The butcher grabbed a sack from behind a table piled with bloodied carcasses — copper-coloured duiker, gray-black cane rats, a five-foot crocodile with bulging eyes — at the entrance to the biggest fish market in Lagos state and pulled out a brown ball the size of a grapefruit.
“Pangolin . . . they pay good money,” he said of the Nigerian dealers and Asian buyers offering the equivalent of $30 apiece — more than a third of the local monthly minimum wage — for a critically endangered animal whose scales are prized in some traditional medicines.
The butcher, who did not wish to be named, is a small player in a global trade in pangolins estimated to be worth hundreds of millions of dollars annually. Experts warn that the illicit industry is increasingly centred on Nigeria, which in recent years has grown to become the most important wildlife smuggling hub in Africa.
“Because of the level of corruption, because our borders are so porous, because our law enforcement is not strong enough and because we’re deep in poverty and people want something that will put food on the table, Nigeria has become this transit hub,” said Prof Olajumoke Morenikeji, head of the Pangolin Conservation Guild at the country’s University of Ibadan.
A slew of high-profile seizures this year has made clear Nigeria’s key role in the trade. In July, authorities seized 7 tonnes of pangolin scales as well as more than 46kg of elephant ivory worth $54m from a house in Lagos. In September, authorities seized another tonne of scales in the city.
The Wildlife Justice Commission, whose intelligence work led to the raids, said the hauls were both connected to a global network active in Nigeria and central Africa that is responsible for over half of all pangolin and ivory seizures worldwide.
The pangolin, a small gentle creature that resembles an armoured anteater, is estimated by anti-smuggling groups to be the most trafficked mammal in the world, above African rhinos and elephants, tigers and abalone.
Following crackdowns and increased enforcement in eastern and southern Africa over the last half decade or so, the criminal syndicates that move huge quantities of pangolin scales to China have turned to Nigeria.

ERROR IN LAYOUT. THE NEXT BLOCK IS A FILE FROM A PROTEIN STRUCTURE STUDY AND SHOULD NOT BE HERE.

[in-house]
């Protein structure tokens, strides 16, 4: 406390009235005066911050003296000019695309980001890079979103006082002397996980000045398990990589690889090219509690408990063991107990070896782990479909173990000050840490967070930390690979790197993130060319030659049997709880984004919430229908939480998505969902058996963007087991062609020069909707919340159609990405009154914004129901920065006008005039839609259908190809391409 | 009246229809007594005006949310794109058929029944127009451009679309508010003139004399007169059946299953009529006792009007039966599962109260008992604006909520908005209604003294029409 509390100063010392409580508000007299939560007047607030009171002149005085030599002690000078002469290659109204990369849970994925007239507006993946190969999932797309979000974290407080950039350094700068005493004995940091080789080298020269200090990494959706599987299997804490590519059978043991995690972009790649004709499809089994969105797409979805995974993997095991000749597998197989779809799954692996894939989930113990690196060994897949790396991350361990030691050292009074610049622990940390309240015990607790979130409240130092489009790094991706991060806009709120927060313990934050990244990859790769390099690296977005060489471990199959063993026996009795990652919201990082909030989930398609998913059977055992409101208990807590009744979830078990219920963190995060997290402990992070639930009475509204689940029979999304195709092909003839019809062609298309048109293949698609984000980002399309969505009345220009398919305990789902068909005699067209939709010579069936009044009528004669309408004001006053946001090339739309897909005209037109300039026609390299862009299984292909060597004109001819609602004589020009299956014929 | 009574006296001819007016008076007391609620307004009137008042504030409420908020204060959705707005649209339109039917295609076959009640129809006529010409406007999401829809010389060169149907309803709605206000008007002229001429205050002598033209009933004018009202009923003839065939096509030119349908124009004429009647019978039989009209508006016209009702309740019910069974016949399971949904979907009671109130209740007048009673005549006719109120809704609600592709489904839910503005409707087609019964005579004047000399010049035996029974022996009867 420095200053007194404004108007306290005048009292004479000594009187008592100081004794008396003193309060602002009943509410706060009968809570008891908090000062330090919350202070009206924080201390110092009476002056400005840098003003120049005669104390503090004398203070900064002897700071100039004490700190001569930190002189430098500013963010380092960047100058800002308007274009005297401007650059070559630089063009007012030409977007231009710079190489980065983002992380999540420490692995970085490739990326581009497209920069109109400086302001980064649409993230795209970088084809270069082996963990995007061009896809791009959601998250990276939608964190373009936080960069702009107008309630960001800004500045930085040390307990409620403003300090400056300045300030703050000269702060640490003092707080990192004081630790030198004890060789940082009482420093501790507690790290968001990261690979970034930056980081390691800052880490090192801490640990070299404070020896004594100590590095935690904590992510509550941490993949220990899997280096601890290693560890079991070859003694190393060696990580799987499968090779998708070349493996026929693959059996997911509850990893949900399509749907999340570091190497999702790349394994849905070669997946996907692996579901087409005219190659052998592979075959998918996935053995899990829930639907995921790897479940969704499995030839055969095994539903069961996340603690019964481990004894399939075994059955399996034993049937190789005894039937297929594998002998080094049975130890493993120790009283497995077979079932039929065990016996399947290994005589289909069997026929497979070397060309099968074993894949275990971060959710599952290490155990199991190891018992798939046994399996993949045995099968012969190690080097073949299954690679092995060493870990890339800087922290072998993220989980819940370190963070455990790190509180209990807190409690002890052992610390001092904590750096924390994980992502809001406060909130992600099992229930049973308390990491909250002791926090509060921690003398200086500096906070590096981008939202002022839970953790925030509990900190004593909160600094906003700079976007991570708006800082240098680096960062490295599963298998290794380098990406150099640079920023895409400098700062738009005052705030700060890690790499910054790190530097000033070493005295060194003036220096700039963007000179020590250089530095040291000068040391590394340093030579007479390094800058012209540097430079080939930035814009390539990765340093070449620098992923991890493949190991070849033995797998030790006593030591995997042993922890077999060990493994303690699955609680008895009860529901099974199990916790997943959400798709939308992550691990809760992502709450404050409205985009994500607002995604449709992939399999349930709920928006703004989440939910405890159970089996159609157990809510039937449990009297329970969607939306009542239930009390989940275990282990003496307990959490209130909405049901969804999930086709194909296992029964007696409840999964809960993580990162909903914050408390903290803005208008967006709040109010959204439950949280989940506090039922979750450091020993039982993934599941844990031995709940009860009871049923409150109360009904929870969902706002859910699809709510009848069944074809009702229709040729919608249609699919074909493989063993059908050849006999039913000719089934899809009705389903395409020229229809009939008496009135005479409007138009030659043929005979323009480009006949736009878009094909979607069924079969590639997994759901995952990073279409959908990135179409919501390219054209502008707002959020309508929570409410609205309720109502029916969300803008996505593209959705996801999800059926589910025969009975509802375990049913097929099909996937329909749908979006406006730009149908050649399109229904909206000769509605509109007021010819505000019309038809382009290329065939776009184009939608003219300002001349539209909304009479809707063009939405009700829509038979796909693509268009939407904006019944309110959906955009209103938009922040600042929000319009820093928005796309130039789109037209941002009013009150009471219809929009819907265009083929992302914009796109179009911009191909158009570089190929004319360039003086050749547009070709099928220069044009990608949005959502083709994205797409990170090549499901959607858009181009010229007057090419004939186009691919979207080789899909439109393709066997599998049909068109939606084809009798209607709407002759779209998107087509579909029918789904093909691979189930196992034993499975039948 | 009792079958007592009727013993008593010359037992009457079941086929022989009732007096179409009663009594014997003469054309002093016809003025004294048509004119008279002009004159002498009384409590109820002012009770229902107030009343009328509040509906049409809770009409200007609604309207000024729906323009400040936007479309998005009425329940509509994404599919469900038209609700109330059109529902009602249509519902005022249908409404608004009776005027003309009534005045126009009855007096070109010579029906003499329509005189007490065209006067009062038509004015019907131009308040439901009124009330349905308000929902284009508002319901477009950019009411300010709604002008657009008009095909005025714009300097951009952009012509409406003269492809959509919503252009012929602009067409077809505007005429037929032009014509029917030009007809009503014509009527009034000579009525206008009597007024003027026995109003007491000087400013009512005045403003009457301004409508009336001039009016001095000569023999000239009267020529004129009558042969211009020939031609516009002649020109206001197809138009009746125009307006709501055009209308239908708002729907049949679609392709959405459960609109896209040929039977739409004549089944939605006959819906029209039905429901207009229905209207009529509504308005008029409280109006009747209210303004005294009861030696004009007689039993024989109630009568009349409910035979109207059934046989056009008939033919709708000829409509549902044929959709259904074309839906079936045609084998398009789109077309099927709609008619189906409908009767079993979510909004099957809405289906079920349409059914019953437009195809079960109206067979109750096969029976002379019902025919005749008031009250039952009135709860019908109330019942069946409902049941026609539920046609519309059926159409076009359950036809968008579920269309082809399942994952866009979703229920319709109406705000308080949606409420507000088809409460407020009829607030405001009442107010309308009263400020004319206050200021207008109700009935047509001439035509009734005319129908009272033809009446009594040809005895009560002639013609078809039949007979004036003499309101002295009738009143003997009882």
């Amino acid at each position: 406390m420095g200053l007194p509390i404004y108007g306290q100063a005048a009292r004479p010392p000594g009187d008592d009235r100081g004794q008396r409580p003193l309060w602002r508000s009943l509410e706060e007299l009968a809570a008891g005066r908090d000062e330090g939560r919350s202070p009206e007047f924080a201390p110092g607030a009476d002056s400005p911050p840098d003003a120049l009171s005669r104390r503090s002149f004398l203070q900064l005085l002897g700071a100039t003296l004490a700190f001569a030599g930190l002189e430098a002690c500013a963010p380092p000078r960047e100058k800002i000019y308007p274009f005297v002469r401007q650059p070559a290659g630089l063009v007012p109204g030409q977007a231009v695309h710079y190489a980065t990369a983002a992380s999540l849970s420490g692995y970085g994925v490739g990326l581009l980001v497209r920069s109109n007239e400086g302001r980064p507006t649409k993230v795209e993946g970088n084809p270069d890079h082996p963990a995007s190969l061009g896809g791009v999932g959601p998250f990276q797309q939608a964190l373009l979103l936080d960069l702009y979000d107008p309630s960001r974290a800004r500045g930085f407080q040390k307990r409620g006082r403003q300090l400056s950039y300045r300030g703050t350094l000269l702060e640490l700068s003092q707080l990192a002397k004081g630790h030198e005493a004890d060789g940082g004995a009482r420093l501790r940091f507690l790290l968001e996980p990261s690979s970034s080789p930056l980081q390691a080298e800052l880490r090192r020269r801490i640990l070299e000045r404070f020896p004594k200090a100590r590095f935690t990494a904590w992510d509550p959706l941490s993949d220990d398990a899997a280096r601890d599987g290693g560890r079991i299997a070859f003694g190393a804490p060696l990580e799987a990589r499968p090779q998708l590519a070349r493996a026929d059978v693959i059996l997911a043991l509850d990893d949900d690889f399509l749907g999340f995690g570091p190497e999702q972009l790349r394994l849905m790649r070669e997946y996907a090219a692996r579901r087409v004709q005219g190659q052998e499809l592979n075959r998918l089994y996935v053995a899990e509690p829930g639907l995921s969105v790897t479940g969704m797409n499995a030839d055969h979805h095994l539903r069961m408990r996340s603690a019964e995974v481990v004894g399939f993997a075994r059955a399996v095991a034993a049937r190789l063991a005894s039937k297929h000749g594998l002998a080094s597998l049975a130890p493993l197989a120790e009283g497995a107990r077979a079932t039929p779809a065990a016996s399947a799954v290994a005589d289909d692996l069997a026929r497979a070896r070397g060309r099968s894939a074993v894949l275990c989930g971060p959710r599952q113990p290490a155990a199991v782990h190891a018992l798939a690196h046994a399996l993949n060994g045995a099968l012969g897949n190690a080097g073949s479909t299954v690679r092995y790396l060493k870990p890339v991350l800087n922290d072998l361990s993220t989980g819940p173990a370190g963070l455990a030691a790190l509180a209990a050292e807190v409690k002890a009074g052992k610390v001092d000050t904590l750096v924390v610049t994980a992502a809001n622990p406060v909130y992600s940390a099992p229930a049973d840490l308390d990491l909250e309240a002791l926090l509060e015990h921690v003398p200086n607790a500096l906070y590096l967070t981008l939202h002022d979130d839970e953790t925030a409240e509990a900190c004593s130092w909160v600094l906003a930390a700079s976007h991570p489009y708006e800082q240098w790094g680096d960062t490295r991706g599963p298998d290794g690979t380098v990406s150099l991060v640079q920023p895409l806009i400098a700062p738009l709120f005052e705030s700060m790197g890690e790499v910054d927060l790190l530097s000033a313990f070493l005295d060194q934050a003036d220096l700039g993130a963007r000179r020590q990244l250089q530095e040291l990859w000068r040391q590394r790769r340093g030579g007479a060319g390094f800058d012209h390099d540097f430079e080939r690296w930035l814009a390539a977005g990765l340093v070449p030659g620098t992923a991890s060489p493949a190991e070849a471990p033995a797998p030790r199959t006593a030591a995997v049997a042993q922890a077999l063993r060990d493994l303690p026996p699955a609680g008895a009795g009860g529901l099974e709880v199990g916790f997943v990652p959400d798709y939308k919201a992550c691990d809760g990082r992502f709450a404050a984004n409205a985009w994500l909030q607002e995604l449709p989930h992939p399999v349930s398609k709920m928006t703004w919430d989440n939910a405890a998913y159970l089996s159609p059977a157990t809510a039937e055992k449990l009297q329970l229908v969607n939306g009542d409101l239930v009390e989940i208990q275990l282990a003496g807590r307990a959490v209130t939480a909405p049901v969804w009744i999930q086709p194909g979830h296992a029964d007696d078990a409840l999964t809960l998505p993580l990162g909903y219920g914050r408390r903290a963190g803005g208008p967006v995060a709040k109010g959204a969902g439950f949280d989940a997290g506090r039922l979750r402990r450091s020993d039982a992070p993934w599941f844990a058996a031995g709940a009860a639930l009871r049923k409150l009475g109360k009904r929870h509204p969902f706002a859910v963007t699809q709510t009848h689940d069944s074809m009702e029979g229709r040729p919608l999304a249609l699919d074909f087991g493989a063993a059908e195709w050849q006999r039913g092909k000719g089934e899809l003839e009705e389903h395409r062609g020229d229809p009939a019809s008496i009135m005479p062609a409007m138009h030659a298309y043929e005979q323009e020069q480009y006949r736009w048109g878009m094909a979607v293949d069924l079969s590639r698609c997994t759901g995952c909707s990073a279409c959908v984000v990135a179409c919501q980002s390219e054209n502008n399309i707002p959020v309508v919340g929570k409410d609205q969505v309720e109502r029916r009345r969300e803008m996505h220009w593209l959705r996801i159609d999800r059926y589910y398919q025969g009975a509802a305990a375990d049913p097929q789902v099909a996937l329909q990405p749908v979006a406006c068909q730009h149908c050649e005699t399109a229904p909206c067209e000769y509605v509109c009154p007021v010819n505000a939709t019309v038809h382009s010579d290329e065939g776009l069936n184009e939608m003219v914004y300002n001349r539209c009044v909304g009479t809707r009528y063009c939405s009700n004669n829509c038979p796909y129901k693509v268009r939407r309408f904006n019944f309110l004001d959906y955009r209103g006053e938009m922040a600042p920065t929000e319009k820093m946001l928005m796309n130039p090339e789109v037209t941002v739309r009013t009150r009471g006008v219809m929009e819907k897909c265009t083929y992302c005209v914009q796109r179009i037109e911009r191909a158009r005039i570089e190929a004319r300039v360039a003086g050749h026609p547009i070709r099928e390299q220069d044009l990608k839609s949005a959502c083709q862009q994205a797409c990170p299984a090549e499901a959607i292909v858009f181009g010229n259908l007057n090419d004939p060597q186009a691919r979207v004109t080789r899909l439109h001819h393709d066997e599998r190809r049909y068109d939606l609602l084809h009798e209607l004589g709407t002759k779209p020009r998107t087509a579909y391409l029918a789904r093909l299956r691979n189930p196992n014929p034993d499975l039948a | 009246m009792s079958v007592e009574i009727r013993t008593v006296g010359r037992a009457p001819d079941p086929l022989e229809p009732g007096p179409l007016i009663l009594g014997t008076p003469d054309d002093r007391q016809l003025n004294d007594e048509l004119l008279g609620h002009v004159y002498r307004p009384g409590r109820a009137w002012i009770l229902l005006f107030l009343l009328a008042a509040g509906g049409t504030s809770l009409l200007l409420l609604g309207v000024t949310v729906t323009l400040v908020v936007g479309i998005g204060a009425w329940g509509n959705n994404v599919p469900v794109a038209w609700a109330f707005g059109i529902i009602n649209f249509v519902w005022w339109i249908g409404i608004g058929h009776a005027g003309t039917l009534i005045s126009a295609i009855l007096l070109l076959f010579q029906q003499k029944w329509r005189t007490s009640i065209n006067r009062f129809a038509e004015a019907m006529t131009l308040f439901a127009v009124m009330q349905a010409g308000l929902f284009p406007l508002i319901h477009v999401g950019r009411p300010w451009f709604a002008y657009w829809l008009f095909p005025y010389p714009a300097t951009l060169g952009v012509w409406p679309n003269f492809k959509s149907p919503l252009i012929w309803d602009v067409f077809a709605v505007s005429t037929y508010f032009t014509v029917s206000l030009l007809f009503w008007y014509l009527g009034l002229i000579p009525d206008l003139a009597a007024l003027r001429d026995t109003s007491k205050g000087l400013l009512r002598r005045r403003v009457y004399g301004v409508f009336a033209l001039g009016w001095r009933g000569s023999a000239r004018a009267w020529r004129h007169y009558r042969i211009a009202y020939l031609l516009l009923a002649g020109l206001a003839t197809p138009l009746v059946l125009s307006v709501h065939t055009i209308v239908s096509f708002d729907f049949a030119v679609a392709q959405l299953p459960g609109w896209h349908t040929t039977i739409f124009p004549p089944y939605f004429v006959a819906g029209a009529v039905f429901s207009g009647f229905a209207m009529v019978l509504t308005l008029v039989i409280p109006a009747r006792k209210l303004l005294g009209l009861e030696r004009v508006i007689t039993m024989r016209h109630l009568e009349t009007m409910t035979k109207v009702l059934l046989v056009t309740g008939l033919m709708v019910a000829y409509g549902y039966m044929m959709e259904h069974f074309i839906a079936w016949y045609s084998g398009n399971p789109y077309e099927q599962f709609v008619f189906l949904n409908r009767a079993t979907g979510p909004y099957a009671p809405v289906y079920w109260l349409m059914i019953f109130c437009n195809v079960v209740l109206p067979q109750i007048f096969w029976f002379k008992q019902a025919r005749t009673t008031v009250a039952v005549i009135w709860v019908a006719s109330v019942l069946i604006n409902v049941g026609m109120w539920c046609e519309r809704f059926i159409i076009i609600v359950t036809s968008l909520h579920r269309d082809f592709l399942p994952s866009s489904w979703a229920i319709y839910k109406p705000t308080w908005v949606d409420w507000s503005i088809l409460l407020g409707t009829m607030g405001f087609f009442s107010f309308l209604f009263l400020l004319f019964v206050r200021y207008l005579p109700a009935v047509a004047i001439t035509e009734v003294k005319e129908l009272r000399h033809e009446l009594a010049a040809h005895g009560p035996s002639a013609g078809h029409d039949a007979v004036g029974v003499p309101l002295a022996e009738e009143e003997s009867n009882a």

“There’s no real investigative capacity that has been directed towards this,” said Julian Rademeyer, of the Global Initiative Against Transnational Organised Crime.
While trade in pangolins is illegal under the Convention on International Trade in Endangered Species of Wild Fauna and Flora — signed by 183 countries, including Nigeria and China — the World Wildlife Foundation estimates that almost 200,000 were poached in 2019 alone. UK-based organisation Traffic, the Wildlife Trade Monitoring Network, calculates that about 20m tonnes of pangolins and their parts are trafficked each year.
The eight species of pangolin found in Africa and Asia are all protected, with two listed as critically endangered. The relatively high prices they command make them an almost irresistible target for hunters in countries with few job opportunities.
“What we need is to provide some kind of alternative source of livelihood for these people so that they can feed their families, so they can be OK without killing endangered species,” said Morenikeji. “African governments will have to do something about the poverty we have here.”
In the wake of the Covid-19 outbreak, Chinese authorities last year moved its own pangolin to the highest protection level and outlawed their use in traditional medicine.
The decision came amid increased scrutiny of the country’s so-called wet markets, where live animals are slaughtered for sale and which are suspected of playing a role in incubating the virus before it passed to humans.
But while China has ratcheted up anti-trafficking enforcement, wildlife advocates say loopholes remain and demand is robust. A 2017 report sponsored by the Chinese government found the domestic wildlife trade employed 1m people and was worth more than $74bn.
With Asian pangolins “on the road to extinction”, according to Traffic, the trade has shifted to Africa. Although some of the animals are caught in Nigeria, much of the trade originates with poachers in bordering Cameroon, the Democratic Republic of Congo and other countries.
The scales and ivory are packed in shipping containers that are usually marked as timber or another export and sent to Asian countries including Vietnam, where wholesalers sell them on to Chinese buyers. A Nigerian hunter might sell a single pangolin to a butcher for 4,000 naira ($10), while a kilo of scales goes for over $1,000 in China.
An official involved in recent seizures in Nigeria complained that a key reason it was difficult to get Nigeria’s customs service to act on smuggling tips was “because it [the illicit trade] often involves customs agents”. The Nigerian customs service did not respond to requests for comment.
Rademeyer said recent seizures in Nigeria were encouraging. “But seizures need to be more than just an opportunity for customs authorities to hold a press conference . . . as is so often the case, or will they actually follow these leads and use this as evidence in a prosecution and a targeted investigation into this network.”